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The Fall of the House of Bartha


“He was a workaholic doctor,” says Napoleon Savescu, an attending physician at Mount Sinai Hospital of Queens and president of the Romanian Medical Society of New York. Savescu first met Bartha in the emergency room at Elmhurst General Hospital in Queens. Bartha’s manner was professional and brusque. “Very to the point,” Savescu says. Bartha wasn’t interested in mixing in with the Romanian immigrant communities in Queens. He was angry about what had happened in Romania, and kept his distance. “It was a mistake,” Savescu says of Bartha’s attitude, but it was tolerable because so many war-era émigrés like Bartha carried displaced grudges. One story that Suteu, the Romanian Cultural Institute director, likes to tell is of the elderly Romanian immigrant who goes to the post office and instead of pulling the door open, he pushes and pushes. “Damn communists!” the man mutters. “Store’s closed again!”

Savescu invited Bartha to join his medical group. There were about 150 members in all: doctors, dentists, psychologists. The group gave out scholarships, hosted dinners.

Bartha wasn’t interested.

“No, no, no,” Bartha said. “I don’t want to get involved in any politics.”

“Politics?” Savescu said with a laugh. “Not politics—just a medical group.”

What Bartha wanted was property. He first found the house in 1980. The price was $395,000. The interior of the townhouse had been refashioned to function as a single-room-occupancy hotel. There were about a dozen small rooms rented out by transients or low-income tenants. Bartha believed it was once a brothel. (“Girls, a little too friendly,” he once explained—wink, wink—to Baum.) If Bartha could kick out those tenants and then renovate—he was a master with machines—his entire family could live there. Mother and father could use the second floor as their apartment—the mother’s hair salon would be on the parlor floor. He, Cordula, and their children could take the top two floors and use it as a duplex. Eventually, the below-ground floor could be partitioned into small rooms and an office. The best part for him was the address: 34 East 62nd Street. When Bartha made his first visit to New York—in 1965, when he was working at the watch factory—he had been traveling around Manhattan and found himself on the Upper East Side. His vision, he would later say, came to him while he stood on the corner of 59th and looking north, up the canyon of Fifth Avenue. “This is where I want to live for the rest of my life,” Bartha said, recounting the story to his former divorce lawyer, Ira Garr.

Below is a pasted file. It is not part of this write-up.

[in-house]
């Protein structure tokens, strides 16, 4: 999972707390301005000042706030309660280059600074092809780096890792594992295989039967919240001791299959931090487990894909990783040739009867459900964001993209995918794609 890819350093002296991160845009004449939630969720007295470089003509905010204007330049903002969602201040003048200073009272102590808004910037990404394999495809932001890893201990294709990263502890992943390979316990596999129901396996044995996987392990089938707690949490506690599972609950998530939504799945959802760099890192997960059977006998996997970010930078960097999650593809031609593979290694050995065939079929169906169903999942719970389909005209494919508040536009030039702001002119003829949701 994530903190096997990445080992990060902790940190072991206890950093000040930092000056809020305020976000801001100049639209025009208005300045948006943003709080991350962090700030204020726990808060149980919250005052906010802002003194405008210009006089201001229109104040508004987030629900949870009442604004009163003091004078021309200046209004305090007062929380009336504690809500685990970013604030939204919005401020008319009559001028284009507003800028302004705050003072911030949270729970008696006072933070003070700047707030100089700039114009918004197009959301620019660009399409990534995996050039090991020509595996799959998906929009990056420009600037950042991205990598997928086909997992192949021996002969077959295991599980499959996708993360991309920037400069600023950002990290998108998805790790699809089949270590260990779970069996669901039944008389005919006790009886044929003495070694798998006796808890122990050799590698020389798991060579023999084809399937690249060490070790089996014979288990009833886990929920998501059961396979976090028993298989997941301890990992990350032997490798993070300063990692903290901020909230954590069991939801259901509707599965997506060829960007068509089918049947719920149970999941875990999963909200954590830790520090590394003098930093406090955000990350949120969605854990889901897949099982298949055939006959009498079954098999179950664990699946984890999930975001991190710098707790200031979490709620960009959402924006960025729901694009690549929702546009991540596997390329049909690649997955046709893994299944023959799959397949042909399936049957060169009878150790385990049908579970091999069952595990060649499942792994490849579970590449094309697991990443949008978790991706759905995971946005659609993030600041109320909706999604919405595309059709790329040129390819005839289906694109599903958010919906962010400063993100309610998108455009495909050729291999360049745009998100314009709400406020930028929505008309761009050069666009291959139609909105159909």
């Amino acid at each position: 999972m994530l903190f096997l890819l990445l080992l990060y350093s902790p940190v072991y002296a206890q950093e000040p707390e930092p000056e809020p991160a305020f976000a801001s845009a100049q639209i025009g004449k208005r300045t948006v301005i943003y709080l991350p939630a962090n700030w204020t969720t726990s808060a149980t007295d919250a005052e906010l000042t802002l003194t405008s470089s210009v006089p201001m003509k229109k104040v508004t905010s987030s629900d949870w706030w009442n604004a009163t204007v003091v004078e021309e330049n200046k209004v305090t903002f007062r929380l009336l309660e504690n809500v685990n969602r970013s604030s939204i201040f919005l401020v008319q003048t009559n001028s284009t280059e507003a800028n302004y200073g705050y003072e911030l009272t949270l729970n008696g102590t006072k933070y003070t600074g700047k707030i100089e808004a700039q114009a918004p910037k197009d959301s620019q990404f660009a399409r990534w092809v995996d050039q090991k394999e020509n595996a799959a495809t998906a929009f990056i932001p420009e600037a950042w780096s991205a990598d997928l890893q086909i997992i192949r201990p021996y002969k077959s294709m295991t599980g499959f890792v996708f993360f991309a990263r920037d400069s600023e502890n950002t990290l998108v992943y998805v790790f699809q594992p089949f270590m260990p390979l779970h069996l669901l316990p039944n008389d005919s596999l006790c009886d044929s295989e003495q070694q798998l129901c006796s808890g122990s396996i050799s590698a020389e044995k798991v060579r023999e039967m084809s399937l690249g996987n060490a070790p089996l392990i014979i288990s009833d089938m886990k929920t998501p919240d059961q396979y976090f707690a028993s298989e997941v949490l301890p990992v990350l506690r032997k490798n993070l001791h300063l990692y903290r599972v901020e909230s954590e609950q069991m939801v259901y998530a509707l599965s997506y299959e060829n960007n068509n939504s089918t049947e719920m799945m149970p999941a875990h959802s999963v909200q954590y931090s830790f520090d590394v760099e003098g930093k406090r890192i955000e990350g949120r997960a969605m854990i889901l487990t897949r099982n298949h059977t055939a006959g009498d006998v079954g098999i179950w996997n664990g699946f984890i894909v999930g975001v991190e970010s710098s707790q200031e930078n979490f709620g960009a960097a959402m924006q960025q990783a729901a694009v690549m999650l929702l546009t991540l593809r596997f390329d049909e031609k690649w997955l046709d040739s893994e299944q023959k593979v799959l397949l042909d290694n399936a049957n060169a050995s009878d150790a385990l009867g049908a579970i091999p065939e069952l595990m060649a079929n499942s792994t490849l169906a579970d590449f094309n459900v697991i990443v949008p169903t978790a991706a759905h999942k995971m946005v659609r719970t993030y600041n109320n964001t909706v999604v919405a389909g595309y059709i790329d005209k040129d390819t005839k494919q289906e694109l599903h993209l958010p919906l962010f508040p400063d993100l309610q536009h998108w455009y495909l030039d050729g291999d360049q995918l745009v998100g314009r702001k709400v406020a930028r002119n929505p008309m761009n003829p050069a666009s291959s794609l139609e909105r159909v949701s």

To make the purchase, the Bartha family—father, mother, Nicholas—all pooled their money. Cordula chipped in, too—$45,095 that she had saved on her own. Nicholas’s mother wrote the seller a check for $199,699, and mortgaged the rest with a bank, taking the title with her husband. After the tenants were finally removed, and basic renovations were made, the Bartha family moved in. The process took six years.

Now living in his dream house, his family began to fall apart. Dr. Bartha was never around. He kept working extra shifts. When he came home, he complained about his wife. She was depressed, he wrote; she drank too much. Nothing she did could please him. He wanted to divorce her in 1980, when they first bought the house but decided against it. “Because of the children,” he wrote.

And life was far from idyllic for Hahn. She claims he told her to wait up until he came home from work so she could do paperwork for him. He would often curse at her, she claims in court papers, calling her a “whore,” “lesbian,” and “lazy bitch.” One time, Bartha told her she owed him “4,000 fucks.” Living with him in that house was like living in “an invisible prison,” she claimed.

When her children heard Bartha turning his key in the door, they raced to their bedrooms, she writes, while she “would pretend to be asleep, her heart pounding.” Then she started finding images of swastikas and hammer and sickles. He had scribbled them on papers and glued them to the kitchen cabinets. “Nothing short of an act of emotional terrorism,” she claimed.

He claimed his swastikas were political jokes. They were “inch-by-inch” doodles inked on clippings from the New York Times. One news story was about Dutch abortion boats; the second was about Dutch pedophiles adopting Eastern European children. He was making an ironic point. “One group exporting abortion, the other importing minors for sexual exploitation,” he wrote.

Then Hahn got sick. In 1999, she discovered she had second-stage breast cancer and underwent chemotherapy treatments. She complained that he was aloof and uncaring and never came to the hospital. He claimed she told him not to come, to go to work instead. Then Bartha’s mother, Ethel, passed away. Against her doctor’s wishes, she had traveled back to Romania to reclaim the house she and her husband had lost to the communists. Ceausescu had been assassinated. Romania was liberated. The Barthas, like many Romanian families, wanted their house back. Back in Rosia Montana for the first time since she was released from prison, Bartha’s mother learned about a new and dangerous presence. A Canadian company, Gabriel Resources, had plans to purchase all the homes from the town, move the people out, and mine for gold. Some of the residents in Rosia Montana protested Gabriel’s plans. Bartha’s mother died during her attempts to reclaim her lost house. She was buried in Rosia Montana. The idea that her grave might be desecrated by a gold-mining concern infuriated Bartha.


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